This article was published in Wednesday's edition of my local paper, www.postbulletin.com"Startling" photograph draws NASA's attention
Electrical bolt could have several explanations
By Sabin Russell
San Francisco Chronicle
SAN FRANCISCO--Top investigators of the Columbia space shuttle disaster are analyzing a startling photograph--snapped by an amateur astronomer from a San Francisco hillside--that appears to show a purplish electrical bolt striking the craft as it streaked across the California sky.
The digital image is one of five snapped by the shuttle buff at roughly 7:53 a.m. (CST) Saturday as sensors on the doomed orbiter began showing the first indications of trouble. Seven minutes later the craft broke up in flames over Texas.
The photographer requested that his name not be used and said he will not release the image to the public until NASA experts have time to examine it.
Although there are several possible benign explanations for the image, such as a barely perceptable jiggle of the camera as it took the time exposure, NASA's zeal to examine it demonstrates the lengths at which the agency is going to tap the resources of ordinary Americans in solving the puzzle.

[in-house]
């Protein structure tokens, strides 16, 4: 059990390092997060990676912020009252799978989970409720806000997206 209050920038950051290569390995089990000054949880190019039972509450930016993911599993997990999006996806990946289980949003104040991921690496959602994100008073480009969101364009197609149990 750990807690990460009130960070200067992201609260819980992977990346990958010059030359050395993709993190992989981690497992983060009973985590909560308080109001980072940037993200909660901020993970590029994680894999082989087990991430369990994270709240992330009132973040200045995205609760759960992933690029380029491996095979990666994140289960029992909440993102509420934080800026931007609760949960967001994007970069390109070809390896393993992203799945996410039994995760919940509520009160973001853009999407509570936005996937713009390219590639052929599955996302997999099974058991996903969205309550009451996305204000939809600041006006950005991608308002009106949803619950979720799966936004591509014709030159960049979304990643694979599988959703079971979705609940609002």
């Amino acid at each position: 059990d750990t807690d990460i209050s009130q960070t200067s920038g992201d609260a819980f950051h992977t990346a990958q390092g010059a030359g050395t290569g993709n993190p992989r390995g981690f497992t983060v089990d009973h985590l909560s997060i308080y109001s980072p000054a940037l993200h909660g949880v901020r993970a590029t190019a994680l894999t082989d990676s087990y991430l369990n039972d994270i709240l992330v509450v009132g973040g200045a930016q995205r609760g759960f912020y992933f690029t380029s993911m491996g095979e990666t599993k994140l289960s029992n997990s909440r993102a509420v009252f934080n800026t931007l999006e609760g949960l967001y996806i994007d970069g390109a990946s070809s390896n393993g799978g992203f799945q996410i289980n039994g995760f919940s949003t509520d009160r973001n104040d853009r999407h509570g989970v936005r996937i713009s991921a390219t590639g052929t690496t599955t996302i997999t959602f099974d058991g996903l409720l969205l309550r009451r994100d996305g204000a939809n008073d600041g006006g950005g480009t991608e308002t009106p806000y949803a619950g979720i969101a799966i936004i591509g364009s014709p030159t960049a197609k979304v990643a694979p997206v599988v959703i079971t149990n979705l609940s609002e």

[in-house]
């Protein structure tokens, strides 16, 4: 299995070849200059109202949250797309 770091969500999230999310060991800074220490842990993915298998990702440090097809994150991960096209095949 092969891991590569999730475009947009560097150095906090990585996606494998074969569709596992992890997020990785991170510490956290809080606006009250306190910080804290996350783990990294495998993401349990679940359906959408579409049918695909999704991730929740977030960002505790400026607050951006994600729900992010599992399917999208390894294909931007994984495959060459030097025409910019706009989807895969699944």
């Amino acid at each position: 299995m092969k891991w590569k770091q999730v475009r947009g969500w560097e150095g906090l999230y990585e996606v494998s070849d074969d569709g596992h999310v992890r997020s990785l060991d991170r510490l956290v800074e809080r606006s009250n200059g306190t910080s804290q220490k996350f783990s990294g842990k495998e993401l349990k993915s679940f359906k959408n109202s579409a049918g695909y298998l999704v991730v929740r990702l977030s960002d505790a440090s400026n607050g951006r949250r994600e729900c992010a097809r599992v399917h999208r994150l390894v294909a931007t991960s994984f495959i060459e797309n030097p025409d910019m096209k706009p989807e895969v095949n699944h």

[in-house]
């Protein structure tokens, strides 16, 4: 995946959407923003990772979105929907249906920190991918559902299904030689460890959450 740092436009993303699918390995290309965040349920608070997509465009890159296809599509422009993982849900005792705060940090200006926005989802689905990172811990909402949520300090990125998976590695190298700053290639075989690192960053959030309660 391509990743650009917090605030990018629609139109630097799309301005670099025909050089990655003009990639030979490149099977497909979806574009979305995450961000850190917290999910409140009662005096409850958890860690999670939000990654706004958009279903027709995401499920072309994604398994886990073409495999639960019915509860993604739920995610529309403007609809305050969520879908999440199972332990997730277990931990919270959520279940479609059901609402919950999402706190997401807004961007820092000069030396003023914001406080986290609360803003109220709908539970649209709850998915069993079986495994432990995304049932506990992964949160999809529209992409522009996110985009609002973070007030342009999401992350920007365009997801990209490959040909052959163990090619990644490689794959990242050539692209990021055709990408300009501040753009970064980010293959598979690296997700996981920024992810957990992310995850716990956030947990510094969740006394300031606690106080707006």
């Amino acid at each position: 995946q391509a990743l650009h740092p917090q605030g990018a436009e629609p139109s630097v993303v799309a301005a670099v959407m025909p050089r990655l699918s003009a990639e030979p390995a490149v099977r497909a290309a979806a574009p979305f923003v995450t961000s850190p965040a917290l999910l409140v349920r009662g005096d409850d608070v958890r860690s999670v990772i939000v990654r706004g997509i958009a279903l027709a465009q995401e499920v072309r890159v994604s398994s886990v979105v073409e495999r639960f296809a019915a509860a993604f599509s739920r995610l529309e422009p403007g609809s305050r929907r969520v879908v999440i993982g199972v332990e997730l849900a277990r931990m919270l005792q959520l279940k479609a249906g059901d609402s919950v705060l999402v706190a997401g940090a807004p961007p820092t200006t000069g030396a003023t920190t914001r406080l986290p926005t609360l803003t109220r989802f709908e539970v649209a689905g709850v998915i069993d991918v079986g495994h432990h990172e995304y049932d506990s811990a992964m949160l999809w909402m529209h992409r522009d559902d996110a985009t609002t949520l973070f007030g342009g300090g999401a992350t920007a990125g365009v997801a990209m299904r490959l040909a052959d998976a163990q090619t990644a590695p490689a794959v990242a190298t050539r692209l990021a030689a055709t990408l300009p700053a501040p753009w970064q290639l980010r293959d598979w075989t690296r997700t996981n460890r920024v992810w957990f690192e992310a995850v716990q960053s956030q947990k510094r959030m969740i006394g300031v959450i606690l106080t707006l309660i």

Late Tuesday, NASA dispatched former shuttle astronaut Tammy Jernigan, now a manager at Lawrence Livermore Laboratories, to the San Francisco home of the astronomer to examine his digital images and to take the camera itself to Mountain View, where it was to be taken to Houston this morning.
A Chronicle reporter was present when the astronaut arrived. First seeing the image on a large computer screen, she had one word: "Wow."
In the critical shot, a flowing purple rope of light corkscrews down toward the plasma trail, appears to pass behind it, then cuts sharply toward it from below. As it merges with the plasma trail, the streak itself brightens for a distance then fades.
Possible debris found far west of Texas, where Columbia was seen breaking up, could shed light on the earliest stages of the disaster that killed the shuttle's seven astronauts, officials said.
More than 12,000 recovered remnants, many nickel-sized, have created a growing mosaic of evidence that could take months or years to pick through.